Jenni Domanowski is originally from Arlington, WA, a small town about an hour north of Seattle. She came to Boise in the Fall of 2012, coming straight from high school into the Micron School of Materials Science and Engineering (MSMSE) undergraduate program. Jenni really loved her chemistry and physics classes in high school and decided in her senior year that she wanted to pursue engineering as a career. With little hands-on engineering experience, Jenni enrolled in the materials science and engineering program at Boise State. In fact, Jenni had never heard of materials science and engineering until she came to Boise State and met with faculty and staff in the College of Engineering. The concept of how “everything is made of something” fascinated her. She began to imagine changing the world by developing and improving modern materials that are used in everyday life.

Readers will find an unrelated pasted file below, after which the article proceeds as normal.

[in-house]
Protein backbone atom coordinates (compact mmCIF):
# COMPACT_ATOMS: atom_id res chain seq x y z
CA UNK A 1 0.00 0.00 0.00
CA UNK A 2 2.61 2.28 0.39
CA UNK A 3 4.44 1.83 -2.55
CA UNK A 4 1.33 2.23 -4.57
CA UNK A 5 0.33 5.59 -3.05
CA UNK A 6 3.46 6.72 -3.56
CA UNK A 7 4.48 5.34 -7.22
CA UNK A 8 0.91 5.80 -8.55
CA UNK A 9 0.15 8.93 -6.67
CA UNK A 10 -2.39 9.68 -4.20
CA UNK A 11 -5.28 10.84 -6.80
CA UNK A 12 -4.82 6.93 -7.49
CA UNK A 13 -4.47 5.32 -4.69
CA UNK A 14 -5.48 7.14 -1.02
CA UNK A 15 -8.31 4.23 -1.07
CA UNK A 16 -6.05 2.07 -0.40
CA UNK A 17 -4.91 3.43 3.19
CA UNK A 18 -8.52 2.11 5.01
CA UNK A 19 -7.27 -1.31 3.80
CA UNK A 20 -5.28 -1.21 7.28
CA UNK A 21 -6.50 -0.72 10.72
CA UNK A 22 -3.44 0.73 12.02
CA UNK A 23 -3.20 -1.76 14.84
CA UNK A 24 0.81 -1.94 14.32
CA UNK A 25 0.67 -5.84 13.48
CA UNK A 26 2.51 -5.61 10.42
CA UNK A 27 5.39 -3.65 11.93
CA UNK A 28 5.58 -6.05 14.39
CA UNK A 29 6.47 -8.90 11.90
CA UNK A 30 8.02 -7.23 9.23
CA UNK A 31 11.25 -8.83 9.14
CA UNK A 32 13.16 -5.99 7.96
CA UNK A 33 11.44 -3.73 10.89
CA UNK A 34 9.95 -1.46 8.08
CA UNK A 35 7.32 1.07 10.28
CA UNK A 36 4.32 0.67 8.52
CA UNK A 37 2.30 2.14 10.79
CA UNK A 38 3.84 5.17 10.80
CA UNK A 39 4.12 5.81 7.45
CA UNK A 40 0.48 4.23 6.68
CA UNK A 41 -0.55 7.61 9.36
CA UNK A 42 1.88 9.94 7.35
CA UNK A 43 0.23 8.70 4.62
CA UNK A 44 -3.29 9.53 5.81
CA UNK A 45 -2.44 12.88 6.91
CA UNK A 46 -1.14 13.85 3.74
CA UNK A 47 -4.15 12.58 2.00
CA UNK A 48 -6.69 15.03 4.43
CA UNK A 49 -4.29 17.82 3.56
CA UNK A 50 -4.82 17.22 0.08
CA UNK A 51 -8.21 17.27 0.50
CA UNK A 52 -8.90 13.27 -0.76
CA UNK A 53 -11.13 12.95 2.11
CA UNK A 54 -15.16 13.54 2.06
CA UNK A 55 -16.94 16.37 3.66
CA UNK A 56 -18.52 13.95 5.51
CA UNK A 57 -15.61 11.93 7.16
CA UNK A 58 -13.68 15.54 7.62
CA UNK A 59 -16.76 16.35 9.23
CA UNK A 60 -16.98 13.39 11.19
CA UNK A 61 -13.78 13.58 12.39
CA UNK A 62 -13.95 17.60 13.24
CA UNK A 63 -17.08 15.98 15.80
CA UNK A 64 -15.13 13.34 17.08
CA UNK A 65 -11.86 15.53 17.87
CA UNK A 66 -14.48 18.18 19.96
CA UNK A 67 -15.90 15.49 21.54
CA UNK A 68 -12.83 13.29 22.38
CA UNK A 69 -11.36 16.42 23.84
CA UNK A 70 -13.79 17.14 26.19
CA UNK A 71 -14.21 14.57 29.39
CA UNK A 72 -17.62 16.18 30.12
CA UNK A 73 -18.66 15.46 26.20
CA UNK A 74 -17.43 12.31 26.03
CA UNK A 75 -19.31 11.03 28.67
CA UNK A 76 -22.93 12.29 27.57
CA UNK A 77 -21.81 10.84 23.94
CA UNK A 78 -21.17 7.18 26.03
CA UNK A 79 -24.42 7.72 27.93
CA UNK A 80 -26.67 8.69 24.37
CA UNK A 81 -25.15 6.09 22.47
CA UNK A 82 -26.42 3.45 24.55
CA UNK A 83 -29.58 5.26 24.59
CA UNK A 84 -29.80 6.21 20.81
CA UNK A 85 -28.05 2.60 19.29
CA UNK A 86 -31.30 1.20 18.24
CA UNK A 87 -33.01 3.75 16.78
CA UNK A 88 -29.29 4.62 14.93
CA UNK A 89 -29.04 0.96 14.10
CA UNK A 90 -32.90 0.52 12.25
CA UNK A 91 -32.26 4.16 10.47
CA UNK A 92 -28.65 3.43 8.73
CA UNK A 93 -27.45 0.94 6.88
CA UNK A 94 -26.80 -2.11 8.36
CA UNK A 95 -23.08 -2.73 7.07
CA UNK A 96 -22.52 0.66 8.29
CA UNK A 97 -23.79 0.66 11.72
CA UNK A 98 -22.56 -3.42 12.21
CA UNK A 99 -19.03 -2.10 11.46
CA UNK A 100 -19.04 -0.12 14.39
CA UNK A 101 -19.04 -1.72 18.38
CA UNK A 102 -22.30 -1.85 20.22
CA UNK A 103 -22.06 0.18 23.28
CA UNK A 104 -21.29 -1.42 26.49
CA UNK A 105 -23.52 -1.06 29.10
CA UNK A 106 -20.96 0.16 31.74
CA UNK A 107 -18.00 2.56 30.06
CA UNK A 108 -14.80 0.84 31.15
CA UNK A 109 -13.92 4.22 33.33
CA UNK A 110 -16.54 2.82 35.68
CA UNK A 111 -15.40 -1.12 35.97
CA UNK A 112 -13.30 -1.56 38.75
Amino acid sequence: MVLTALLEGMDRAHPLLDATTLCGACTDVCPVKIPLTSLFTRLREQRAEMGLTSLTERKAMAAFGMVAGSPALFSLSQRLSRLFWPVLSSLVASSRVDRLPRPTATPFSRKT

Some of Jenni’s most recent learning experiences took place at the NASA Goddard Space Flight Center (GSFC) in Maryland, where she worked with polymeric materials. Specifically, she studied different types of epoxies and adhesives that are used on spacecraft and satellites, investigating their behavior in spaceflight applications. In an extreme environment, like space, materials can out-gas, meaning that they release gases that can damage components of a spacecraft or satellite. Jenni helped develop a screening test for high out-gassing materials. She also worked on a project with the Smithsonian concerning artifacts that were out-gassing where she helped develop a solution to stop the damage of neighboring artifacts. Another project involved methods of decreasing display glass hazing.